On Mother’s Day and Mental Illness

How do you give a present to the person who dedicates her life to you?

Everyone will probably take this holiday a little differently: your mom could be your best friend, not be in the picture, your aunt or a close friend, have passed away when you were young, or you could simply have two amazing dads. Whatever your story is, we have so many amazing women in this planet to be thankful for in our lives.

I think the moment my Mom knew she really had it in for herself was some 16 years ago, when I was diagnosed with Autism Spectrum Disorder (ASD). I can’t imagine how she didn’t scream right there on the spot, knowing her child was a little bit different. Then again, everyone in my family was a little off-beat. I’d like to imagine from there she just took a deep breath, bought the Tony Attwood books on Asperger’s syndrome, and went from there.

I was part of a special needs preschool, and by the first grade, I was on an IEP (Individual Education Plan) for my disability. Mom was there every step of the way for every meeting, making sure I got the best help possible along the way.

When I figured out I have ASD in the fifth grade, she did a great job of always reassuring that I was going to be okay, and that it’d just take a little extra longer to figure everything out. It’s nearly impossible to raise a special needs kid like myself, but somehow she always made it work.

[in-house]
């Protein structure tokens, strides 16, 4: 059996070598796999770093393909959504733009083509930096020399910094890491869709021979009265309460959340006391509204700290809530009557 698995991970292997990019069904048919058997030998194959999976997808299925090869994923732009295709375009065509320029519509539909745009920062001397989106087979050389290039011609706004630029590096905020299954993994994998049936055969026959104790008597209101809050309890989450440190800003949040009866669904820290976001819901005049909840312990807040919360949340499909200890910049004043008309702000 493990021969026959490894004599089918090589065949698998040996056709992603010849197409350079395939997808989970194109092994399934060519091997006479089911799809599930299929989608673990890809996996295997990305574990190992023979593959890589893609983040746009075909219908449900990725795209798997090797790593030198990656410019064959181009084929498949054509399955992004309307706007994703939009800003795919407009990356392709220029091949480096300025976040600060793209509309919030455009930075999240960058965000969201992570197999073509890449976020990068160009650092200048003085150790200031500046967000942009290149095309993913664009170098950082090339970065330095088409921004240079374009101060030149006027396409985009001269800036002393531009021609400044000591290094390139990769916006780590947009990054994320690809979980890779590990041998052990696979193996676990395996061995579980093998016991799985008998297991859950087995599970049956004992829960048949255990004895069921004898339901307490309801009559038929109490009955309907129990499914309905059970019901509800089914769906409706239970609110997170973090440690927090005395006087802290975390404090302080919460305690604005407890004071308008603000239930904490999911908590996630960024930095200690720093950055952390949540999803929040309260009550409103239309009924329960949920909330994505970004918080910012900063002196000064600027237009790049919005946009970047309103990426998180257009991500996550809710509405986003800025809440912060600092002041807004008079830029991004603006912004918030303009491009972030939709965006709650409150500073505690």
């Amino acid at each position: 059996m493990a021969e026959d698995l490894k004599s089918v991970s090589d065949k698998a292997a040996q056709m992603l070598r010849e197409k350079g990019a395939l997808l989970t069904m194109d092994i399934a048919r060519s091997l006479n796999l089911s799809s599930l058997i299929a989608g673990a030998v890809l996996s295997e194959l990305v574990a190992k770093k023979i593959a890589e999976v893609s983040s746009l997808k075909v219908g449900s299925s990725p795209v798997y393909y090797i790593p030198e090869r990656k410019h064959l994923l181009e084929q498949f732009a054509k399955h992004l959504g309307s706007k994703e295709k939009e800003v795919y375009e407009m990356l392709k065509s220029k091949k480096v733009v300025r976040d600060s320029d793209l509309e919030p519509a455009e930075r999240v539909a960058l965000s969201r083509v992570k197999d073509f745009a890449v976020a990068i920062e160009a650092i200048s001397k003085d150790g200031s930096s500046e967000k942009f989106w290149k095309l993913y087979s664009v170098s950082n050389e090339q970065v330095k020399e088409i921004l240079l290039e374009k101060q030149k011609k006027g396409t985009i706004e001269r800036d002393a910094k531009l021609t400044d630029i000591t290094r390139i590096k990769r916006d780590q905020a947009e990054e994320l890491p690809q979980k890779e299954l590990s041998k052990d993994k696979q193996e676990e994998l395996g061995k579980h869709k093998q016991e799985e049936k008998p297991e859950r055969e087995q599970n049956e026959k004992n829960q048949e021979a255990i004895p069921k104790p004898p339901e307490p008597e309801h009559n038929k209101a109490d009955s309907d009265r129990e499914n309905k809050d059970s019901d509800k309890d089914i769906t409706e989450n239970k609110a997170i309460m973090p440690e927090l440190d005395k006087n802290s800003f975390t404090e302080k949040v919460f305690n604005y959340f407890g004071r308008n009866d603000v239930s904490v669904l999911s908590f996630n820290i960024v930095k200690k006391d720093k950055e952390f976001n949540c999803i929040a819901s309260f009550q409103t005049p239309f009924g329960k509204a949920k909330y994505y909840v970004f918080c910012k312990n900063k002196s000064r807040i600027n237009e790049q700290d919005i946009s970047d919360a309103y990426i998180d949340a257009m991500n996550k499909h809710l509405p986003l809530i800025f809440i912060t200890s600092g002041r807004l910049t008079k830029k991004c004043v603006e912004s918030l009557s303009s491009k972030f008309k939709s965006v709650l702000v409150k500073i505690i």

By the time I hit high school, her job became even more complicated. She got me into counseling, and from there, I was given Prozac for anxiety. My mother’s patience to get me help and encourage me to take my prescription and have faith in myself was what I needed.

Post-high school, however, things have been going downhill at the speed of sound. Between breaking off a two-year relationship and a big reality check, you could say mourning has the better of me. Doesn’t hurt that spring this year started off with a fresh diagnosis of depression, either.

And so, this is what my mother is up against. With physical injuries like a scrape or a broken bone, repair is as easy as bandaging the wound or visiting the doctor to have it placed in a cast. With mental illnesses, you have no clue what to bandage, how to heal it, and what to prescribe. I don’t know my age in terms of maturity; I have no idea how to act. My spirit animal is essentially a terrified turtle constantly taking shelter in its shell.

The help my mom has prescribed to me has been a bitter pill to swallow. She is dealing with a 20-year-old child who doesn’t know what’s going on with her body and does little to help herself. She has a 9-to-5 job in a town 30 miles away from home, where her patience is tested by her coworkers and lost of passion for her work.

However, she has yet to give up. My mom is beautiful not only by the conventional standards, but because she is strong; she is a provider, a healer, and a friend ─ even when she doesn’t have all of that in her own life.

Being a mother is a work of art in and of itself; being a mental health mother is a lesson in patience and grace on top of an already-impossible job.

Mother’s day is never just about the flowers or the gifts, for how can I give a gift worthy of someone who does so much?

Instead, I reflect. I have a mother who does everything for everyone she loves, who wants to make sure that everyone is as they should. The last person my mom feeds and nurtures is herself. She’s the textbook definition of selflessness and having a servant’s heart. Someday, when I finally get a grasp of how life works and who I am, I want to be that great provider to her.